From the Collections of the Gallery of West Bohemia in Pilsen
“I was struck by the way the choice of objects pointed up the diversity of the population, and so openly addressed the historic conflicts which have somehow been overcome to make possible a sense of united purpose today. And with almost every object, there was clearly a much wider discussion opened up, which could be pursued at leisure.” – Neil MacGregor
Auckland Museum, founded in 1852, just 12 years after New Zealand became a British colony, was the nation’s first public museum. From the outset the Museum was encyclopaedic in its collecting of ‘specimens illustrative of the Natural History of New Zealand…also, Weapons, Clothing, Implements of New Zealand, and the Islands of the Pacific’. Starting in a farm cottage, the Museum is now one of the most important in Oceania. Dominating the central Auckland landscape, its monumental Greek Revival building is one of the visual icons of the city. The building is also a memorial to the war dead of the Auckland province, hence the Museum’s full title, Auckland War Memorial Museum.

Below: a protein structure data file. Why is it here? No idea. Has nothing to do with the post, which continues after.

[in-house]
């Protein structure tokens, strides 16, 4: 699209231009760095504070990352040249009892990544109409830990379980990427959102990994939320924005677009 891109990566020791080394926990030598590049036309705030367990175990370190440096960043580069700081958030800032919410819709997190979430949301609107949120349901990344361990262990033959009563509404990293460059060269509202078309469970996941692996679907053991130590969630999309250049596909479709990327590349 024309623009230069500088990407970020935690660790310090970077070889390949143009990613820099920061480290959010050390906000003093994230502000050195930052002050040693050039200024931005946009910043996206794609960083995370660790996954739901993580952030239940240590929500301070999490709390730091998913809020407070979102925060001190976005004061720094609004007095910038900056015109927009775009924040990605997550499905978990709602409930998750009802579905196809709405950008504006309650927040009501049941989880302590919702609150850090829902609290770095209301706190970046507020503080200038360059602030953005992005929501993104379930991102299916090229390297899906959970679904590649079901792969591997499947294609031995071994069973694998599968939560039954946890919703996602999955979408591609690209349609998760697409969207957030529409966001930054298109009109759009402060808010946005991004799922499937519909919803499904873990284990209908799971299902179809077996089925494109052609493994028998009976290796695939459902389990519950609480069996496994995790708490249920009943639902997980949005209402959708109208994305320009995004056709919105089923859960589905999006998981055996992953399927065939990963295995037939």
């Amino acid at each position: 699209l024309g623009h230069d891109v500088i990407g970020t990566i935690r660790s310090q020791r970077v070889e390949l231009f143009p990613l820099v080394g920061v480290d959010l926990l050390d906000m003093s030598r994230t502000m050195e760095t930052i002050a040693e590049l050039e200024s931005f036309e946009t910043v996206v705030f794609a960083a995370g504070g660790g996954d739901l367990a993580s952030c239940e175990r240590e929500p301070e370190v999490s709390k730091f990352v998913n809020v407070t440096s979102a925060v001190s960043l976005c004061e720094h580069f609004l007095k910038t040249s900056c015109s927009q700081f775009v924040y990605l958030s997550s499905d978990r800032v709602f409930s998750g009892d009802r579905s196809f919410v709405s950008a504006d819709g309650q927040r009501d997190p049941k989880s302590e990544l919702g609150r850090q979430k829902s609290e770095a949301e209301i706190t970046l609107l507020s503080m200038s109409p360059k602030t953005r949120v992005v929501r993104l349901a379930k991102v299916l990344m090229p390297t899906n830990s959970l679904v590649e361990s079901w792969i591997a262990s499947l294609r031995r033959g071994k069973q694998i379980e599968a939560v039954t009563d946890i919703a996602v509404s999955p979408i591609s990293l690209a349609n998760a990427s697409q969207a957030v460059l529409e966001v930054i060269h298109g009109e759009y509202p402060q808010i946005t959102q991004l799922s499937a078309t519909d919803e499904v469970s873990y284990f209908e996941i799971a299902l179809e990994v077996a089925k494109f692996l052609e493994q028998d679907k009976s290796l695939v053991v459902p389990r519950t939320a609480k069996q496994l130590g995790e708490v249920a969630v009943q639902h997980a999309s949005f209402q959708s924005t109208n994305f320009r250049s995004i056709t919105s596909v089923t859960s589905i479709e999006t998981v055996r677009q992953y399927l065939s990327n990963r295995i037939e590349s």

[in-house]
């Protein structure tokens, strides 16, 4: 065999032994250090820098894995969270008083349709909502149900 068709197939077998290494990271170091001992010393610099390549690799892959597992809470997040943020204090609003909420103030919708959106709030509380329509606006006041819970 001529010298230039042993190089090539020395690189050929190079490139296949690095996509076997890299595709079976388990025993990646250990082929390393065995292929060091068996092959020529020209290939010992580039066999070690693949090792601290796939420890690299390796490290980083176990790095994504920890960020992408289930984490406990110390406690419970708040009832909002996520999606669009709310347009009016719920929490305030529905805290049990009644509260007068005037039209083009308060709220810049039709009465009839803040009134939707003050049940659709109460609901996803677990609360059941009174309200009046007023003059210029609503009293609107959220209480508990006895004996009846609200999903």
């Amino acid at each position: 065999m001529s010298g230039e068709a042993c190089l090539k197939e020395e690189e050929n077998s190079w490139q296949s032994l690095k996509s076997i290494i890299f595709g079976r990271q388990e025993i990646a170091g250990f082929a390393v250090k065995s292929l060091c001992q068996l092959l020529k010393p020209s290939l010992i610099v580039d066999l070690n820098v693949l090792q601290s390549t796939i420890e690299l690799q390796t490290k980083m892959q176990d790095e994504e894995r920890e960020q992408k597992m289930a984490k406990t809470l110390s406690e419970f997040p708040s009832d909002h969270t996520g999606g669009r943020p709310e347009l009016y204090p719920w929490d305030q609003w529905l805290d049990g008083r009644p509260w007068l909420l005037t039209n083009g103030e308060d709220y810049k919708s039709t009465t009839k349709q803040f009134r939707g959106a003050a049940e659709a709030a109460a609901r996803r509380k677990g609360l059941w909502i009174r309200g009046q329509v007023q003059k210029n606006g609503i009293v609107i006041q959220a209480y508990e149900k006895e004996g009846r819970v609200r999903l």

Auckland Museum houses the world’s leading collection of Maori taonga (treasures) and, reflecting Auckland’s place as the world’s largest Polynesian city, multiple traditional and contemporary arts from throughout the Pacific region. The Museum’s director, David Gaimster, explores this extraordinary collection, each item with its own compelling backstory.
Dr David Gaimster joined the Auckland Museum as Director in April 2017. Previously David was Director of The Hunterian at the University of Glasgow, Scotland’s oldest museum. He began his career at the British Museum as Assistant Keeper for Medieval & Later Antiquities and has worked in a number of heritage leadership roles in the UK, including as Senior Policy Advisor, Department for Culture, Media & Sport and as CEO of the Society of Antiquaries of London.
David has published extensively on historical archaeology and material culture, museology and on international cultural property. He is a Fellow of the Society of Antiquaries of London, the Royal Society of Edinburgh and of the Museums Association (UK).